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Alternative Carbon claimed nearly $20 million in energy tax credits meant for taxpayers who sell alternative fuel mixtures under 26 U.S.C. 6426(e)(1). The Internal Revenue Service determined that Alternative Carbon should not have claimed these credits and demanded repayment, with interest and penalties. Alternative Carbon paid back the government, in part, and then filed a refund suit. The Claims Court decided that Alternative Carbon failed to establish that it properly claimed the credits or that it had reasonable cause to do so and granted the government summary judgment. The Federal Circuit affirmed. Although the product at issue, a feedstock/diesel mixture, was a “liquid fuel,” it was not “sold” by Alternative Carbon; the transaction was more of a transfer for disposal. Alternative Carbon cannot show it had reasonable cause for claiming the alternative fuel mixture credits. View "Alternative Carbon Resources, LLC v. United States" on Justia Law

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Section 515 of the Housing Act of 1949, 42 U.S.C. 1485, authorizes the Department of Agriculture, Farmers Home Administration to loan money to nonprofit entities to provide rental housing for elderly and low- and moderate-income individuals and families. Sonoma, a limited partnership contracted with the government to construct low-income housing in exchange for a $1,261,080 Section 515 loan. In 2010, Sonoma submitted a written request to prepay the balance of its loan. The government denied the request. Sonoma sued for breach of contract, including a claim for a “tax neutralization payment” to offset the negative tax consequences of a lumpsum damages award. The Claims Court awarded Sonoma expectancy damages of $4,223,328 and a tax gross-up award of $3,171,990. The Federal Circuit vacated. The Claims Court clearly erred in using the income from a single tax year to predict the future rates at which each partner would pay taxes. While the government’s breach created the circumstances that require consideration of future income and tax rates, Sonoma is not absolved of its burden of showing an income-tax disparity and justifying any adjustment. View "Sonoma Apartment Associates v. United States" on Justia Law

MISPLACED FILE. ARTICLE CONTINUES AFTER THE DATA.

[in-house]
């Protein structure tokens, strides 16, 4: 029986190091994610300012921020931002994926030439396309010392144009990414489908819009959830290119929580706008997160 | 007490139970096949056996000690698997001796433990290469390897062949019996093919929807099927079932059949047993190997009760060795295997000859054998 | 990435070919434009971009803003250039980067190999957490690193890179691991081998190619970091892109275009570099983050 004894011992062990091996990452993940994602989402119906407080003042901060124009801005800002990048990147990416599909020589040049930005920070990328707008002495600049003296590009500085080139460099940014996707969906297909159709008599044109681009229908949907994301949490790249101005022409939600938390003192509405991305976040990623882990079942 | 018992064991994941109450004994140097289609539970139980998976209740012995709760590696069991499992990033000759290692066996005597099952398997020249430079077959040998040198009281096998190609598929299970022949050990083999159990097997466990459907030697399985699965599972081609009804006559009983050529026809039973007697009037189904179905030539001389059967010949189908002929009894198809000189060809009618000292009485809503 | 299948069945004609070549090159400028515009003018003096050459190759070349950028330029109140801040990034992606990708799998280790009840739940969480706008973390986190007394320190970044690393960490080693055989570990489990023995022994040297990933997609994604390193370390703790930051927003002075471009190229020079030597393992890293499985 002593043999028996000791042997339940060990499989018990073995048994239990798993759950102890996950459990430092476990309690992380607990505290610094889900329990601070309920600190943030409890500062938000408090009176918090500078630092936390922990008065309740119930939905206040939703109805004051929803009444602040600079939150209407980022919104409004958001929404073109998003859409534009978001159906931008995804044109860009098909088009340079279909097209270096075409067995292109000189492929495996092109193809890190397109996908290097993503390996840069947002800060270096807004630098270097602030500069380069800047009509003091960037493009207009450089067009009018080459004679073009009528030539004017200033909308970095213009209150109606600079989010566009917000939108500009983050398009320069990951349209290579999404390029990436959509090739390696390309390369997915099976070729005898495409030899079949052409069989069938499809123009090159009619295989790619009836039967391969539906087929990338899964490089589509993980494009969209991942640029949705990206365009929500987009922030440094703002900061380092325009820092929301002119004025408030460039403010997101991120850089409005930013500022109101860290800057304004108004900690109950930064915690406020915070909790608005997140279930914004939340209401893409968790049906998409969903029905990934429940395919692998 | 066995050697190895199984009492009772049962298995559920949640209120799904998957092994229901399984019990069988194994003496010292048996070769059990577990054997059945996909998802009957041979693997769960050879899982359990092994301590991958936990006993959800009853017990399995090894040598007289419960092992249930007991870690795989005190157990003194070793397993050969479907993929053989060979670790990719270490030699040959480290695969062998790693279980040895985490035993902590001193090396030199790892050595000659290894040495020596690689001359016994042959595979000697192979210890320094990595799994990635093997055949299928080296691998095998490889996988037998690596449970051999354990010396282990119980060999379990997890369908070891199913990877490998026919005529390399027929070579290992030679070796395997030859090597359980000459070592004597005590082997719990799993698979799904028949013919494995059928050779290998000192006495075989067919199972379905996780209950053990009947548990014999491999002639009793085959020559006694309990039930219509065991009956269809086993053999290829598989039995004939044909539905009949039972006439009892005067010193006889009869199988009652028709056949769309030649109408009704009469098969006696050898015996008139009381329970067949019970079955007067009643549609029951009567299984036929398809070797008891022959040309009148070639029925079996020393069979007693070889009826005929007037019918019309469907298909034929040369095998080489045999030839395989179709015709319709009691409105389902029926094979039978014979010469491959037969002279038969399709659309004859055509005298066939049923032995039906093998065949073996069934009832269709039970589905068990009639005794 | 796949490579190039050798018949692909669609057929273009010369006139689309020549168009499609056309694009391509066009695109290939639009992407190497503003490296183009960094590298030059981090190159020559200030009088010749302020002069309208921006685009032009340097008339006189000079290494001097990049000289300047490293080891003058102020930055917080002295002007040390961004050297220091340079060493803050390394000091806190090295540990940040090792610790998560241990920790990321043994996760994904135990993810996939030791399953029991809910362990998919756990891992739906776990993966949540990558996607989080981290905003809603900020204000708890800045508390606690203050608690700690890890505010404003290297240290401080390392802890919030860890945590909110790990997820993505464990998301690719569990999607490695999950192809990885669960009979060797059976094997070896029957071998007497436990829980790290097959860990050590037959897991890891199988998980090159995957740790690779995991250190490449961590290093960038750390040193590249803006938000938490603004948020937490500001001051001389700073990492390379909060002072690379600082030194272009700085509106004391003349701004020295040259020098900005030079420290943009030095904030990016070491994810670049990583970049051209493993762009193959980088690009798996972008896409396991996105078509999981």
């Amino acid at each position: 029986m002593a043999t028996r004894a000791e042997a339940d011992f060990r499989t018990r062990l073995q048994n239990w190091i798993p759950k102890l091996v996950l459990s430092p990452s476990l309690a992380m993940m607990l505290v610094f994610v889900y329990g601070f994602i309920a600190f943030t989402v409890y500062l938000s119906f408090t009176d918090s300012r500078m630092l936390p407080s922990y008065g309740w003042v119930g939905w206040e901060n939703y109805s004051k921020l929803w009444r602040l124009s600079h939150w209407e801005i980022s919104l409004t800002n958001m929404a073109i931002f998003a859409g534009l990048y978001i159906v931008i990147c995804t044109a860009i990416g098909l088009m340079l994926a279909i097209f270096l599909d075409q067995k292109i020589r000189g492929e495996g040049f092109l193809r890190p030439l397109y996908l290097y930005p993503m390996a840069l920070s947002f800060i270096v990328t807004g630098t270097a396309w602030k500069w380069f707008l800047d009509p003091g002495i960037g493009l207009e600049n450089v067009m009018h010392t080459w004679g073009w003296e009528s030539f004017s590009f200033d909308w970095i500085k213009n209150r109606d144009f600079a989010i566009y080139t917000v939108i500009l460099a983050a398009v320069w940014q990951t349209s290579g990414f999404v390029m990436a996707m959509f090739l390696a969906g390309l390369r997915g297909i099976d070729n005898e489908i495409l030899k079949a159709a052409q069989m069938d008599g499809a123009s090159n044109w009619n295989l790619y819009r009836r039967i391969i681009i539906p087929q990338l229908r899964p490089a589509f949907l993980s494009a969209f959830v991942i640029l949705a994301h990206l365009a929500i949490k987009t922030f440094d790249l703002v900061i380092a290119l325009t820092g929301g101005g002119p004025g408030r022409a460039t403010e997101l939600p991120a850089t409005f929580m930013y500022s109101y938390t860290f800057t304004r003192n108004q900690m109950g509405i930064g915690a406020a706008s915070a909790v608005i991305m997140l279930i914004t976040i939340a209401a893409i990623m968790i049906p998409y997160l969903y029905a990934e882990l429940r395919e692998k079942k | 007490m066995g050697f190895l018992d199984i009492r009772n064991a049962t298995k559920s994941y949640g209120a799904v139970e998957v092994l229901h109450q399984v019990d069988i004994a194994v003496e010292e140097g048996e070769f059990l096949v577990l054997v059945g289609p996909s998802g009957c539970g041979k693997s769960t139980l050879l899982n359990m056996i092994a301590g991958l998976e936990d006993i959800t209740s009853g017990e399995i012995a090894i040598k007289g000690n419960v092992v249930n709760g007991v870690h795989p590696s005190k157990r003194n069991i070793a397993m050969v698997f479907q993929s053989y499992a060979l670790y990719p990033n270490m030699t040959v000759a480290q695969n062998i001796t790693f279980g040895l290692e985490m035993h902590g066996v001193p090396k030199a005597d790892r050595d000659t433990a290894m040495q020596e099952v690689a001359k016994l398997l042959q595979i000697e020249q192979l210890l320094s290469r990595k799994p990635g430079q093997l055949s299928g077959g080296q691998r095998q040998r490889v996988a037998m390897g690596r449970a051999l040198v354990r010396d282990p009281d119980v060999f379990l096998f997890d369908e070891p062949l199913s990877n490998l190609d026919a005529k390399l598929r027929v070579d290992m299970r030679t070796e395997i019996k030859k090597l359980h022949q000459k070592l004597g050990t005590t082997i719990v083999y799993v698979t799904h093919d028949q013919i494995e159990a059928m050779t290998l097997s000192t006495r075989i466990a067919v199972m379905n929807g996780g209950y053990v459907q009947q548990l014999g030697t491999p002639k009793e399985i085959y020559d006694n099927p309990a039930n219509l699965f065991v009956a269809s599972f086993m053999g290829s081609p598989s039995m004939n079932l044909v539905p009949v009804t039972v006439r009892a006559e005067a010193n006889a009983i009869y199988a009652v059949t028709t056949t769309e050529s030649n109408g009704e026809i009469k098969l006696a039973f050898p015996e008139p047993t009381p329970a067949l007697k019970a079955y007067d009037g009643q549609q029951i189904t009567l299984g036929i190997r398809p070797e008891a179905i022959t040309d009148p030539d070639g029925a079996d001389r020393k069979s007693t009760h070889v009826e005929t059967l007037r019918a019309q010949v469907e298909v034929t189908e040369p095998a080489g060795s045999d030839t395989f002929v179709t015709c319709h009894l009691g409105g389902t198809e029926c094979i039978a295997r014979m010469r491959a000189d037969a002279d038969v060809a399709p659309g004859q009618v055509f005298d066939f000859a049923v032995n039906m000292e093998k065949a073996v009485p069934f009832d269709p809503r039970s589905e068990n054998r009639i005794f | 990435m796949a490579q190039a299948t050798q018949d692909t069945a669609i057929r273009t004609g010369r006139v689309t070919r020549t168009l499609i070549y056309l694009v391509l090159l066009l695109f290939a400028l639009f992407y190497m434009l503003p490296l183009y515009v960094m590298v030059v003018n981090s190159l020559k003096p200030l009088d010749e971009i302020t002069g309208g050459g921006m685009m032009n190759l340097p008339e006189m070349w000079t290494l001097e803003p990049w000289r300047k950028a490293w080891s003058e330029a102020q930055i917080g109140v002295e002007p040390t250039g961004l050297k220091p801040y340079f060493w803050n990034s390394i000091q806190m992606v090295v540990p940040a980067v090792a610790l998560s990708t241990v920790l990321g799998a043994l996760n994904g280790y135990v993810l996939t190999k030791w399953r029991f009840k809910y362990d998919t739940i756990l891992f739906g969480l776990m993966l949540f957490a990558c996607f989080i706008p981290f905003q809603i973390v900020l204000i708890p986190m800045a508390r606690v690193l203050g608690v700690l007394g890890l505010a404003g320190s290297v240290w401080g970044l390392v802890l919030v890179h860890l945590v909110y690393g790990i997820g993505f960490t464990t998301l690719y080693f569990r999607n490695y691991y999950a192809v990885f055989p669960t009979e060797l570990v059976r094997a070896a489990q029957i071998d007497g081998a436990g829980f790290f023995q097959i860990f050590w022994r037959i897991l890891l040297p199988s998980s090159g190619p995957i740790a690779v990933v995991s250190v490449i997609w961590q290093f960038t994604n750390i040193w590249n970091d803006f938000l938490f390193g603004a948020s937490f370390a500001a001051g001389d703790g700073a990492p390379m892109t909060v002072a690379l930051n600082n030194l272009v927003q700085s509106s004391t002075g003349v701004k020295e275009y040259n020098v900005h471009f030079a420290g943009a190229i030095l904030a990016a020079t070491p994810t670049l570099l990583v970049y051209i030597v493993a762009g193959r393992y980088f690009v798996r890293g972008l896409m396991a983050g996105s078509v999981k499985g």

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In 2005, the Ginsburgs, through their corporation (Hawthorne), acquired Brooklyn property and applied to participate in the Brownfield Cleanup Program. The New York State Department of Environmental Conservation (DEC) approved their application and the parties entered into an Agreement. The development was completed in 2011, converting an old shoe factory into a residential rental building. In 2011, the Ginsburgs granted the state an environmental easement; DEC issued a certificate of completion. Hawthorne applied for a brownfield redevelopment tax credit of $6,583,835.10 for tax year 2011, with the Ginsburgs’ share equaling $4,975,595.00, In 2013, the state paid the Ginsburgs a refund of $1,903,951.00 attributable to the brownfield redevelopment tax credit. They did not report the payment as income on their 2013 federal income tax return, claiming that this payment constituted a nontaxable refund.The IRS determined the Ginsburgs owed an additional $690,628.46 in federal income tax, which they paid. The Federal Circuit affirmed the Claims Court, holding that the excess payment of the tax credit they had received from the state is federally taxable income and “does not qualify for any exclusion or exception from the federal definition of income.” The Ginsburgs freely chose to participate and take advantage of New York’s state tax credit program and have complete dominion and control over the payment because there is a legally adequate guarantee that they will be allowed to excess amount of the tax credit, barring actionable misconduct on their part. View "Ginsburg v. United States" on Justia Law